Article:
Fakes and Reproductions
by Johanne Yakula
Collecting antiques is a rewarding pastime – from the personal pleasure you feel when finding a special addition to your collection to the monetary pleasure you find when you got a good deal or sold an object at a good profit. Buying antiques without some prior knowledge can also be fraught with misrepresentations, assumptions and fraud. The world of antiques and collectibles abounds with reproductions and fakes. So what is the difference and why does it matter ?
How do they differ
REPRODUCTIONS: For the purposes of this article, reproductions can be defined as objects that are created to copy or mimic another. They may be “inspired’ by a similar item from the past or a line-for- line copy of an original.
For example, Colonial Williamsburg in the USA offers the public exact replicas of furniture pieces that grace the halls of their own museums. Access to the original makes this possible. These pieces are created with all the care and attention of the originals and as such can be extremely expensive. The pieces are clearly marked as reproductions. However, even reproductions become antiques. It is when unscrupulous persons remove the labels that identifies the piece as a reproduction that fraud may result.
Reproductions are generally created for the buyer who likes a certain look but is not inclined to seek out the original the way a collector does. The uses are predominantly decorative even though the piece may be just as useful as the original.
Today, “Morris” recliners can be purchased at furniture and department stores. Let’s assume that you have this chair for fifteen years and due to one reason or another you decide that you would like to sell it. If the chair was an original antique you could sell it to a dealer or a private collector because it is now another 15 years older, and hopefully (although not always) more valuable.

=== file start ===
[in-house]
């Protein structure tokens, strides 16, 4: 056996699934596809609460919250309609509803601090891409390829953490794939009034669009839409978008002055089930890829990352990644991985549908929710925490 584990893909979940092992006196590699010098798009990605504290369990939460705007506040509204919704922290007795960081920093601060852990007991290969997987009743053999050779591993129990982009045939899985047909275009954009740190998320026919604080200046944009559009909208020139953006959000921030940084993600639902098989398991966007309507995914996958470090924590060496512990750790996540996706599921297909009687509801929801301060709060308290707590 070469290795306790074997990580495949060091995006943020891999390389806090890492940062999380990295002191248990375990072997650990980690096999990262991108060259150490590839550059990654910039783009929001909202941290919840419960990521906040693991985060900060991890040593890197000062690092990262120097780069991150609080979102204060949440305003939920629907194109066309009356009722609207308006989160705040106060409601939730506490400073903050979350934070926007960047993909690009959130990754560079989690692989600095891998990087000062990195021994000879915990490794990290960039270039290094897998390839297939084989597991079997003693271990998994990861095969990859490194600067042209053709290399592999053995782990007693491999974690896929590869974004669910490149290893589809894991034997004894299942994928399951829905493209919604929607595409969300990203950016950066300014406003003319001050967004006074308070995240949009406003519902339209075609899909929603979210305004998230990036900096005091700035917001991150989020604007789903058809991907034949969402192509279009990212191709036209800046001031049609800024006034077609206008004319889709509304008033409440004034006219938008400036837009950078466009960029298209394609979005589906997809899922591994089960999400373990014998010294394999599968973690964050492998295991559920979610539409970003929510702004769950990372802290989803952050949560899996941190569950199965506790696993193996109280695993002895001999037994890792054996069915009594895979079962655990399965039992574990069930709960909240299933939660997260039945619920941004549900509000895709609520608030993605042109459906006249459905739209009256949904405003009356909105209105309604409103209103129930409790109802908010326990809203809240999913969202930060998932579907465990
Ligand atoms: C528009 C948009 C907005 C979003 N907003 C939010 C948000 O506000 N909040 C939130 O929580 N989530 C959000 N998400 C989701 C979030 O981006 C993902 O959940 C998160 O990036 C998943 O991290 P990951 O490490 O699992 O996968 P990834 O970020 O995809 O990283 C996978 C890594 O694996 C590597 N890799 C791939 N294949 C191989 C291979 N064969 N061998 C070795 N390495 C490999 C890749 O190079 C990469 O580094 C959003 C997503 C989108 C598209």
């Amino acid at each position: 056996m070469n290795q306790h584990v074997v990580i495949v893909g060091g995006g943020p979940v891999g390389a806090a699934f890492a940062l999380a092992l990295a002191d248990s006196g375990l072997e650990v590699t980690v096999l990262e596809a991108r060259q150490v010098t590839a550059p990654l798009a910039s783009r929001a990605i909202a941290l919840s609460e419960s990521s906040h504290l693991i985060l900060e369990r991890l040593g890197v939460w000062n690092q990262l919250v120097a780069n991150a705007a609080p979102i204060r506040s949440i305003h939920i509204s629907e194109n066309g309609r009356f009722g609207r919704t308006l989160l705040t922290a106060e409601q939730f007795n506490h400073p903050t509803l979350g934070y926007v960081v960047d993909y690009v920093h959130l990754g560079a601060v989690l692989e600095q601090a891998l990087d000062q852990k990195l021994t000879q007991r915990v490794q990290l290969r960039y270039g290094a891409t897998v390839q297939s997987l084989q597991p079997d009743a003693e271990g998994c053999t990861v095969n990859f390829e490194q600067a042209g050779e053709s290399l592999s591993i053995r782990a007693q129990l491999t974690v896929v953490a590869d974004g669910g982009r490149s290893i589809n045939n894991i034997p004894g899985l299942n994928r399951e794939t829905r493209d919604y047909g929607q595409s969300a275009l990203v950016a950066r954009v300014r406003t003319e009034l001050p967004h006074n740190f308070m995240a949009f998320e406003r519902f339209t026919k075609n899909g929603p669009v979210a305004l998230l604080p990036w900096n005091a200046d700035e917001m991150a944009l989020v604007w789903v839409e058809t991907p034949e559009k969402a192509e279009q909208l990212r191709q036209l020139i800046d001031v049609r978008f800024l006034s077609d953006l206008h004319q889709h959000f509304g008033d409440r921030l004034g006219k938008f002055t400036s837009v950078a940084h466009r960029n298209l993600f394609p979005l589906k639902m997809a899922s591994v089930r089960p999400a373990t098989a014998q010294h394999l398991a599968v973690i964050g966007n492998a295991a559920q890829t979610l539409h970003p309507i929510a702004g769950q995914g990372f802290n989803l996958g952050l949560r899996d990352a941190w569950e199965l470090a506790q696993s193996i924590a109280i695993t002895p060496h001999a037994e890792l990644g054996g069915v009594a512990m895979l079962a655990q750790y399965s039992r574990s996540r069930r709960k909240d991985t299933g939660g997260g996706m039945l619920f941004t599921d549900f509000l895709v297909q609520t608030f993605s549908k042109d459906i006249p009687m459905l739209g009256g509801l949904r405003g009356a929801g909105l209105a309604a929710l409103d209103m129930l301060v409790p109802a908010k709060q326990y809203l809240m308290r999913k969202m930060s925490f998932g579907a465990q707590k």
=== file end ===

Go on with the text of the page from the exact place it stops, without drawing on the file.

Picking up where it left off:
If you bought a reproduction Morris chair you may find it difficult to sell. Here’s why: Furniture that is 15 years old is “second hand” regardless of its style. People who buy second hand goods expect to buy them at super – bargain rates (if they want your chair at all). The collector does not want it because it is not original or antique, and the decorator / homeowner does not want it because it represents an object that is no longer “in style”. The chair’s upholstery may have to be updated. The dealer does not want it because he / she knows it will be almost impossible to sell. So, options are far and few between. To add more insult, today’s chairs are large in scale compared to the smaller homes and condos that are in many baby boomers’ futures.
FAKES: Fakes are objects that were created with the intent to defraud the buyer. Great care and attention is lavished on the items to ensure they look as close to the original as possible. This includes copying the size, shape, colors, and any identifying marks such as country of origin, manufacturer and artist where applicable. Glazes can be crackled to show wear and distress.
Fakes attack the pocketbook of the collector. Companies will go to extreme lengths to reproduce items that are: 1) in style – like chintz ware about five years ago, 2) are expensive – such as high quality, rare porcelains and exotic furniture and collectibles, 3) are bought in multiples - such as plates, goblets, etc. What is the point of reproducing something cheap that is easily accessible?
Fakes may be found in all categories: art pottery, bronze statues and accessories, glass (very hard to tell – depression glass is especially onerous), furniture, lighting fixtures, silver and other metals, musical instruments, toys, - the list goes on and on. Companies such as Fenton and Royal Winton are dusting off their original molds and are reissuing them as new product.
So why does it matter to you if you know how to tell the difference between the real thing and a fake? Fakes and reproductions undermine the trust buyers and collectors need to have in order to continue buying and collecting! When reproductions and fakes flood the market it also gives the impression that the real objects are in fact readily available and this affects the value of the originals by lowering demand.
So, how do you protect yourself?
Take the time to learn – after all it’s often the best part of collecting!.
Written by Johanne Yakula
From Times Past
12403 Stony Plain Road
Edmonton, AB T5N 3N3